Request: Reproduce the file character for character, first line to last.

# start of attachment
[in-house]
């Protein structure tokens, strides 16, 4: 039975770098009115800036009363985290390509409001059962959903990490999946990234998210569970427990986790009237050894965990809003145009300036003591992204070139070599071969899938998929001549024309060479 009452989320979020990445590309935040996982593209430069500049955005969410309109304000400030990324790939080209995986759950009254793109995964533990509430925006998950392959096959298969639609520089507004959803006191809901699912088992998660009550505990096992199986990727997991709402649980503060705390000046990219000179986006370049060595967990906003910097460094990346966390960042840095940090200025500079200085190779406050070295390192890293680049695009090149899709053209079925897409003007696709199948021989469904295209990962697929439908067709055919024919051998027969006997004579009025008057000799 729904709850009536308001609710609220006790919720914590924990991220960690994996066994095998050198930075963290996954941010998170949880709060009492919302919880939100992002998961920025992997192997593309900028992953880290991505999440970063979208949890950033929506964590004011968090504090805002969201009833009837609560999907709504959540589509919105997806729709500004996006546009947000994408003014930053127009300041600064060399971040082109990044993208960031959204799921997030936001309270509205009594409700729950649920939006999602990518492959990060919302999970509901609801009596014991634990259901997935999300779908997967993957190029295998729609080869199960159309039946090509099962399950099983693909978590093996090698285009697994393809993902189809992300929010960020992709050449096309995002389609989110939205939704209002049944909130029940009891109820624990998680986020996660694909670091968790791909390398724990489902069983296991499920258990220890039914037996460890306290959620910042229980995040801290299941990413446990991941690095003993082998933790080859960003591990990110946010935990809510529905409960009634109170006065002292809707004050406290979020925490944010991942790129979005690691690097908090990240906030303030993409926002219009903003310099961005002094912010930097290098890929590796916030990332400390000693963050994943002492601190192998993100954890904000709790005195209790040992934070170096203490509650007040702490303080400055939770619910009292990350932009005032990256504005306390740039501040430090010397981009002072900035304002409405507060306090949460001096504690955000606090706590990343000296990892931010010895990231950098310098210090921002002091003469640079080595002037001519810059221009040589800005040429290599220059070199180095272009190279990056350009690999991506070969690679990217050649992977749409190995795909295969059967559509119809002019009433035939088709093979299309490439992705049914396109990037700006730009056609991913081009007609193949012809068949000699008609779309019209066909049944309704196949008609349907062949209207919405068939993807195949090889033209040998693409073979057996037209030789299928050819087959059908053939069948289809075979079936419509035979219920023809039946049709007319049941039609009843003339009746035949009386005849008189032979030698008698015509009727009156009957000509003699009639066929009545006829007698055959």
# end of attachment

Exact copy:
[in-house]
């Protein structure tokens, strides 16, 4: 039975770098009115800036009363985290390509409001059962959903990490999946990234998210569970427990986790009237050894965990809003145009300036003591992204070139070599071969899938998929001549024309060479 009452989320979020990445590309935040996982593209430069500049955005969410309109304000400030990324790939080209995986759950009254793109995964533990509430925006998950392959096959298969639609520089507004959803006191809901699912088992998660009550505990096992199986990727997991709402649980503060705390000046990219000179986006370049060595967990906003910097460094990346966390960042840095940090200025500079200085190779406050070295390192890293680049695009090149899709053209079925897409003007696709199948021989469904295209990962697929439908067709055919024919051998027969006997004579009025008057000799 729904709850009536308001609710609220006790919720914590924990991220960690994996066994095998050198930075963290996954941010998170949880709060009492919302919880939100992002998961920025992997192997593309900028992953880290991505999440970063979208949890950033929506964590004011968090504090805002969201009833009837609560999907709504959540589509919105997806729709500004996006546009947000994408003014930053127009300041600064060399971040082109990044993208960031959204799921997030936001309270509205009594409700729950649920939006999602990518492959990060919302999970509901609801009596014991634990259901997935999300779908997967993957190029295998729609080869199960159309039946090509099962399950099983693909978590093996090698285009697994393809993902189809992300929010960020992709050449096309995002389609989110939205939704209002049944909130029940009891109820624990998680986020996660694909670091968790791909390398724990489902069983296991499920258990220890039914037996460890306290959620910042229980995040801290299941990413446990991941690095003993082998933790080859960003591990990110946010935990809510529905409960009634109170006065002292809707004050406290979020925490944010991942790129979005690691690097908090990240906030303030993409926002219009903003310099961005002094912010930097290098890929590796916030990332400390000693963050994943002492601190192998993100954890904000709790005195209790040992934070170096203490509650007040702490303080400055939770619910009292990350932009005032990256504005306390740039501040430090010397981009002072900035304002409405507060306090949460001096504690955000606090706590990343000296990892931010010895990231950098310098210090921002002091003469640079080595002037001519810059221009040589800005040429290599220059070199180095272009190279990056350009690999991506070969690679990217050649992977749409190995795909295969059967559509119809002019009433035939088709093979299309490439992705049914396109990037700006730009056609991913081009007609193949012809068949000699008609779309019209066909049944309704196949008609349907062949209207919405068939993807195949090889033209040998693409073979057996037209030789299928050819087959059908053939069948289809075979079936419509035979219920023809039946049709007319049941039609009843003339009746035949009386005849008189032979030698008698015509009727009156009957000509003699009639066929009545006829007698055959």